2020 Masters Choose Your Own Adventure, Tiger Woods vs. Phil Mickelson: A Different Phil
Harry How/Getty Images for The Match
Mickelson starts making boring pars.
You worm your way toward the fifth tee box, apologizing to a couple of strangers as you brush up against them, dripping with sweat. It’s not that it’s so hot out here – it’s perfect weather, really – it’s that watching Phil has left you perspiring everywhere. You look at another fan who’s similarly sweating and offer up the question that’s been weighing on your mind: “How the hell is he still wearing that vest?”
Finally, on the fifth hole, Mickelson stops the seasickness.
He hits a solid drive, drops his approach shot right in the middle of the green and two-putts for a routine par. His buddy Jim Furyk would be proud.
Still in the lead, Mickelson understands that there are worse things than making a par right now. On the par-3 sixth, he does it again, finding the middle of the green and two-putting. He misses the green on 7, but chips it tight and again cleans up his par. On 8, he misses a 10-footer for birdie, but taps in for par and on 9, he makes another routine par.
That’s five in a row at this point and you’re not the only one who’s noticed.
Getting a primo spot near the 10th tee, you find yourself close enough to hear Woods tell Mickelson: “Nice par. You’re so boring.”
They each chuckle a bit, but you wonder if Tiger is using some mind games here. Basically, if he calls Phil boring for making pars, maybe that will motivate him to start playing more aggressively, which could in turn harm his chances of winning this tournament.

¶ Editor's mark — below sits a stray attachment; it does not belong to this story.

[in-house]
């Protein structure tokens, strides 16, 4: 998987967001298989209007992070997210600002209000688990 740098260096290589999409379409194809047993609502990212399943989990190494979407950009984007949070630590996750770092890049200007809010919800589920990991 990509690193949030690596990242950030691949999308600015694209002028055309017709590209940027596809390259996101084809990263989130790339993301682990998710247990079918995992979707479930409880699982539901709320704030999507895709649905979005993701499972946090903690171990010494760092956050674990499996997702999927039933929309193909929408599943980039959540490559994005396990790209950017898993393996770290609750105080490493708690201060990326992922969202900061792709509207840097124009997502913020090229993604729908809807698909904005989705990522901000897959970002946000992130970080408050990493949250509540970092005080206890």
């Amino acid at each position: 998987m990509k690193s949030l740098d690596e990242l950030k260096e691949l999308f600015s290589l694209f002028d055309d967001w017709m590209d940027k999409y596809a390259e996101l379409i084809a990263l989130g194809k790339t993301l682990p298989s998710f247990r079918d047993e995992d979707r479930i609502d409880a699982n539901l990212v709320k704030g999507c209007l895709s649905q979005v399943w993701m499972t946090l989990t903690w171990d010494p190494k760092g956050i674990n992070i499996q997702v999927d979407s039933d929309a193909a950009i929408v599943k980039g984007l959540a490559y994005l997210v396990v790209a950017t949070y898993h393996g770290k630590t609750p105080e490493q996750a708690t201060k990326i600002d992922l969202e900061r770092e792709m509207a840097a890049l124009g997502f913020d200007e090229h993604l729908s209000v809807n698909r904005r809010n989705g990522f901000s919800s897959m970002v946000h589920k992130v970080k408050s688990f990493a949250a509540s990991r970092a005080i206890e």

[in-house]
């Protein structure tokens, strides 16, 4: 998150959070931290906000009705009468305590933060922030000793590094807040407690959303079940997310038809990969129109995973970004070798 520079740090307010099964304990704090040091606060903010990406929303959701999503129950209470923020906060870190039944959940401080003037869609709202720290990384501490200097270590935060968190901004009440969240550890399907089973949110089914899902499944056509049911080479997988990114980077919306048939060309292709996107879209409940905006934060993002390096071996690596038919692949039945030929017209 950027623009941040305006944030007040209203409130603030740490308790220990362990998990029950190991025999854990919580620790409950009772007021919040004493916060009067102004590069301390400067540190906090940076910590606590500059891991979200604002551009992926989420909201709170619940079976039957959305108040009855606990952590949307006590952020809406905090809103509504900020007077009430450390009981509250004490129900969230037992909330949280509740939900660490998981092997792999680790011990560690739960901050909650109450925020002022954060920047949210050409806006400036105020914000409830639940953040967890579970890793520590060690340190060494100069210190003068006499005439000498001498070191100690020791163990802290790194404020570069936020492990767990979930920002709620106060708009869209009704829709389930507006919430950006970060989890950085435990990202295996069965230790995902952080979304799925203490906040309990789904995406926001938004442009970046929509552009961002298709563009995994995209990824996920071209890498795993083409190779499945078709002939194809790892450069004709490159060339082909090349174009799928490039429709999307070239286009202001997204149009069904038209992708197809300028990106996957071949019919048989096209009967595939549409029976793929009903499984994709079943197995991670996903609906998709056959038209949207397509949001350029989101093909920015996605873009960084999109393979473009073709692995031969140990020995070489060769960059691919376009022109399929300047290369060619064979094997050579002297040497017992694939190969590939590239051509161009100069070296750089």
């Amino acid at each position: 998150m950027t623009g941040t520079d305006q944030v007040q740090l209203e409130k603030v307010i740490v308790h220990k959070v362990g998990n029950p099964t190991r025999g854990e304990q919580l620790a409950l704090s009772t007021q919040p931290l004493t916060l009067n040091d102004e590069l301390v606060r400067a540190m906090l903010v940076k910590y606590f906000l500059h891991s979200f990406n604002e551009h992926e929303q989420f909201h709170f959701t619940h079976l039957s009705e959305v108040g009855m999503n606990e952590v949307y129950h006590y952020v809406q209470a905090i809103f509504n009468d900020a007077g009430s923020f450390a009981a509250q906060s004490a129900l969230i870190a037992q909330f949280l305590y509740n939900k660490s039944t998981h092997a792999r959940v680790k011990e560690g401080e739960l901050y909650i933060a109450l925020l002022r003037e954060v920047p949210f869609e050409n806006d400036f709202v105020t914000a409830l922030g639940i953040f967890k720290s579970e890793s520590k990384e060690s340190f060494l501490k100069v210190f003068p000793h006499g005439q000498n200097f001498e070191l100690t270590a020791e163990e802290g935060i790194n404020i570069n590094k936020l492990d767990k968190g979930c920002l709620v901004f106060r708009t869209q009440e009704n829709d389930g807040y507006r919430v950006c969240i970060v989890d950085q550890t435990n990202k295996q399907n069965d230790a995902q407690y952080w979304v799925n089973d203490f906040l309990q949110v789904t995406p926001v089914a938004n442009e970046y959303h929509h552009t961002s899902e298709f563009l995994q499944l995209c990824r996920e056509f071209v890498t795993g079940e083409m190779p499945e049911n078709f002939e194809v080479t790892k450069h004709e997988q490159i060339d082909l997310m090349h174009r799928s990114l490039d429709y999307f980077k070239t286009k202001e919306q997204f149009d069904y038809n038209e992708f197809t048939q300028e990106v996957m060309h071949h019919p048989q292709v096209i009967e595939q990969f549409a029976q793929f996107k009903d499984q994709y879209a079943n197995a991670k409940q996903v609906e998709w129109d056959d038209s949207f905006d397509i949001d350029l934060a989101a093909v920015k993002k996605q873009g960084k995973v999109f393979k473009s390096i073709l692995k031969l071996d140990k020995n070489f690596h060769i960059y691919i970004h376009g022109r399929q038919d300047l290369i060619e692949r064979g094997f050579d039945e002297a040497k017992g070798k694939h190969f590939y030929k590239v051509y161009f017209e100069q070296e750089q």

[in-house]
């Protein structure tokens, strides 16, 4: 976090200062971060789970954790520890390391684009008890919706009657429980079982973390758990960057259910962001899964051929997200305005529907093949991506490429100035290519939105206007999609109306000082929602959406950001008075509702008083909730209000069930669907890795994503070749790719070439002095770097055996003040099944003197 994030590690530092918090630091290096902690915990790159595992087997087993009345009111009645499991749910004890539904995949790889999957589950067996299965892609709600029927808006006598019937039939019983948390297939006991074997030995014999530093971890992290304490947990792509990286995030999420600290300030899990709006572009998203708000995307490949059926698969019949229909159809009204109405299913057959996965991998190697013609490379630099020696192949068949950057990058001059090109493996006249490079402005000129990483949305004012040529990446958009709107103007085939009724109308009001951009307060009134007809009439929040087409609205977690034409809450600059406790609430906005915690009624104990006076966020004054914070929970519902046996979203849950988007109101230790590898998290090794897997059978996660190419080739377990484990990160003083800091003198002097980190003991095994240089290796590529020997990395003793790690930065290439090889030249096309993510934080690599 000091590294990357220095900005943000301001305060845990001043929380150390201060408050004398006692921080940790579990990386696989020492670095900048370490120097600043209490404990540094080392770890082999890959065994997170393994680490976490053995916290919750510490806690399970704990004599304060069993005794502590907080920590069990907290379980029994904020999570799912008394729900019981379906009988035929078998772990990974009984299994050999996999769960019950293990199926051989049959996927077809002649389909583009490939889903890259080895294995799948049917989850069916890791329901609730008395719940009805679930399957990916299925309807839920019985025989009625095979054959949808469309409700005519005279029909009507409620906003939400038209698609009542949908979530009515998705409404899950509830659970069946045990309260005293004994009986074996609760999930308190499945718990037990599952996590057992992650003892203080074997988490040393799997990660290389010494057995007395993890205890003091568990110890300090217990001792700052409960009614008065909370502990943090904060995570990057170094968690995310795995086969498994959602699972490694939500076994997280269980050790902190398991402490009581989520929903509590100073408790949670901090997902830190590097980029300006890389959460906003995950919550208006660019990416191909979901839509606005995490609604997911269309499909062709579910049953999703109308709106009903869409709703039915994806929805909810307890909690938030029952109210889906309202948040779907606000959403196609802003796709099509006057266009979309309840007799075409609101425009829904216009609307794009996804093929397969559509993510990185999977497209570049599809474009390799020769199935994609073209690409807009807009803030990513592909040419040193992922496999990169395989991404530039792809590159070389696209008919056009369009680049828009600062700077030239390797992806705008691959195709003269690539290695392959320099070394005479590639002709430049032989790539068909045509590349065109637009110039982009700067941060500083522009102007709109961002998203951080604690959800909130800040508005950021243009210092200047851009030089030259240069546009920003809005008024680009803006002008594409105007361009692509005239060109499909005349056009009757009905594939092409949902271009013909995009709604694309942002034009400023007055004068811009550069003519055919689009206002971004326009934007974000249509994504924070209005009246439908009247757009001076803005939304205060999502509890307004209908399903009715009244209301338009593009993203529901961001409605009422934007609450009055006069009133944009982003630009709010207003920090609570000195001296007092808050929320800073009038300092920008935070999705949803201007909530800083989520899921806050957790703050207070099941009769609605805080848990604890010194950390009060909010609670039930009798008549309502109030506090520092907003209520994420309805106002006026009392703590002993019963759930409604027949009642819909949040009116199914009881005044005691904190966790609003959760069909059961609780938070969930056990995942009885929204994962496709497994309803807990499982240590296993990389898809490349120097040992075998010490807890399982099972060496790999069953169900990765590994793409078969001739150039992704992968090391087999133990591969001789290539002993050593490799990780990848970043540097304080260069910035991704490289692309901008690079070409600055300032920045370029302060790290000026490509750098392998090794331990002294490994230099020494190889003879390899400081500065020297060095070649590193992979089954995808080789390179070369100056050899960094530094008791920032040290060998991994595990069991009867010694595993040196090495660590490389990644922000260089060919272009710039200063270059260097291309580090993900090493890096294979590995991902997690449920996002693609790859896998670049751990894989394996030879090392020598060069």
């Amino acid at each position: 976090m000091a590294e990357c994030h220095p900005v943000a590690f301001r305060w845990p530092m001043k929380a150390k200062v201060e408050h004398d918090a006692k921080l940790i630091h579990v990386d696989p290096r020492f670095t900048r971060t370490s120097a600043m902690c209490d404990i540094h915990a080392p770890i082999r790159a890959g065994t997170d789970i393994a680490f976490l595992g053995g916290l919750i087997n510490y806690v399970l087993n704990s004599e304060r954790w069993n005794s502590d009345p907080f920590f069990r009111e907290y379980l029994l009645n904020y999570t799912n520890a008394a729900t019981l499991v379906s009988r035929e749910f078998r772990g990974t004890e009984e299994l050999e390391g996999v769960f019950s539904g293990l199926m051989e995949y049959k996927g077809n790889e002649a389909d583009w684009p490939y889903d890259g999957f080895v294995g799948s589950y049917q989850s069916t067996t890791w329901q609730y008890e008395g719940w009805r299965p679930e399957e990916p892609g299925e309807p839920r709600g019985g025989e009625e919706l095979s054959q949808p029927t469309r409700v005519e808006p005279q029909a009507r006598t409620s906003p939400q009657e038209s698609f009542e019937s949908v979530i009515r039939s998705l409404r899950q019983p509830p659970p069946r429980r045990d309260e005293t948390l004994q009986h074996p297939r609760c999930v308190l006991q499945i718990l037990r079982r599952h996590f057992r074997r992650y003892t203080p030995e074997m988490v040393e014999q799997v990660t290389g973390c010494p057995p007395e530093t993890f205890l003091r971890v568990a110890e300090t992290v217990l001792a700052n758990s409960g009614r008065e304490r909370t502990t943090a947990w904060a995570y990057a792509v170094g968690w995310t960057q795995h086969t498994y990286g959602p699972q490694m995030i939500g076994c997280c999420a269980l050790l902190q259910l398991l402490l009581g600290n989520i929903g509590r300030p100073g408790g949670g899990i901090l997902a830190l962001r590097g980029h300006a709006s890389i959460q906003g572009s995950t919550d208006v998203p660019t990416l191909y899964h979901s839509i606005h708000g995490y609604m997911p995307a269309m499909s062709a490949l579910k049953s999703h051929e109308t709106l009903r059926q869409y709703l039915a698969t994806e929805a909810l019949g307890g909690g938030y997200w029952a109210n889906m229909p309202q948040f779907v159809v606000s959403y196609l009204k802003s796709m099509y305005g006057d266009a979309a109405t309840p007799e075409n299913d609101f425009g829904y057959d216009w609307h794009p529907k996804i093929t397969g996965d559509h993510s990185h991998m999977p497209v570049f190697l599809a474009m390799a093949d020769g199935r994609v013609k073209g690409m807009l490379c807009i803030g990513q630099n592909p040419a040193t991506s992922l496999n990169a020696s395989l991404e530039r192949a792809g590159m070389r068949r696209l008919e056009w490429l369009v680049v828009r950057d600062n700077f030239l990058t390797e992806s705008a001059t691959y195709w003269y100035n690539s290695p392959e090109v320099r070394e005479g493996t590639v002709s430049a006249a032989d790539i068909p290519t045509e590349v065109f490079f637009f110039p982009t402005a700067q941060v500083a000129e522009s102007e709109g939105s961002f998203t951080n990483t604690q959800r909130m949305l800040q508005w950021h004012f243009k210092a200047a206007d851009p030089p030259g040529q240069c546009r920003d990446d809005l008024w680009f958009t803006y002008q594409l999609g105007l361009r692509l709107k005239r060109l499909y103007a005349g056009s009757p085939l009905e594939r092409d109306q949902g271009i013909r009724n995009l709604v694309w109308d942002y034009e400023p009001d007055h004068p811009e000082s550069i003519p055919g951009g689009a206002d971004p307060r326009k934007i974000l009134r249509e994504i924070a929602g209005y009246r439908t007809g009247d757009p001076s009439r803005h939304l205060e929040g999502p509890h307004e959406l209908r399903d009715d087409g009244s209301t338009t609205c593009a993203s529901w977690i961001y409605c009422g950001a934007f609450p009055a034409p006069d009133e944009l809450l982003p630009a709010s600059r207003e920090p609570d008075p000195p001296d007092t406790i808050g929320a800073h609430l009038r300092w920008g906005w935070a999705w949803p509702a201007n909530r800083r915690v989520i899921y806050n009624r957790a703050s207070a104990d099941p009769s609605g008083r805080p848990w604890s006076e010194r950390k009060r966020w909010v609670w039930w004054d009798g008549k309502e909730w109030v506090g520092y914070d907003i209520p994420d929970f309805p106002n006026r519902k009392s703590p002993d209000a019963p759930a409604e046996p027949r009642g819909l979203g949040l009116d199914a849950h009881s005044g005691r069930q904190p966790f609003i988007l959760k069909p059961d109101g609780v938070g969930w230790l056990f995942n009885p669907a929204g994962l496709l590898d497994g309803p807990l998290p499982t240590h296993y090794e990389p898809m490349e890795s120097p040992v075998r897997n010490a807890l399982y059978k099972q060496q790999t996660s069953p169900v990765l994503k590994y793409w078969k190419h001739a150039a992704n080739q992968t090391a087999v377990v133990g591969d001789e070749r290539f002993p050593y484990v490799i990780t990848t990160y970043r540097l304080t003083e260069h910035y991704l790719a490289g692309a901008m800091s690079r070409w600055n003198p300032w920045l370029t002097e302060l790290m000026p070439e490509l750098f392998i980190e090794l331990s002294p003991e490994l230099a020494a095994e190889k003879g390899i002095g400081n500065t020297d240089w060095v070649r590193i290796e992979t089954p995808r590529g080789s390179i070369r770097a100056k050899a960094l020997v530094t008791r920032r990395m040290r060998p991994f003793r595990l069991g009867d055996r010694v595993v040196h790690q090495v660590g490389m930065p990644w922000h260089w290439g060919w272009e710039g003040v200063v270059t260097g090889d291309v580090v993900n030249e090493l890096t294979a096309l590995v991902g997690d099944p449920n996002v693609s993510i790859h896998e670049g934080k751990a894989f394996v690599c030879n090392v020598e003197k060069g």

It’s a subtle stunt, hidden as a jab, and you love hearing it.
But as it turns out, Phil isn’t biting.
He makes par on 10 and another on 11 – nothing to be ashamed of on two of the course’s tougher holes. Same goes for 12, as he gave his birdie putt a decent run, but came up a couple of revolutions short. On 13, he has nearly the exact same shot as the famous one he hit through the trees back in 2010, the last time he won here. The place is buzzing now, the anticipation at its peak for the day. Mickelson swings and his ball just barely nicks one of those trees in his way. Again, he makes par.
Same thing on 14. And 15. And 16. Nothing but pars.
On the 17th tee, the crowd is getting restless. As Mickelson is waiting to tee off, someone in the gallery – uncharacteristic of Augusta National – starts chanting, “Birdie! Birdie! Birdie!” Meanwhile, another spectator, either a Tiger fan or someone who just wants to see a little action, simultaneously starts chanting, “Bogey! Bogey! Bogey!”
They’re both wrong. It’s another routine par for Mickelson, who’s now made par on 13 consecutive holes. That’s the bad news. The good news, though, is that his even-par round still has him tied for the lead. A birdie on the final hole won’t just be his first since No. 3, it will give him a fourth career Masters title.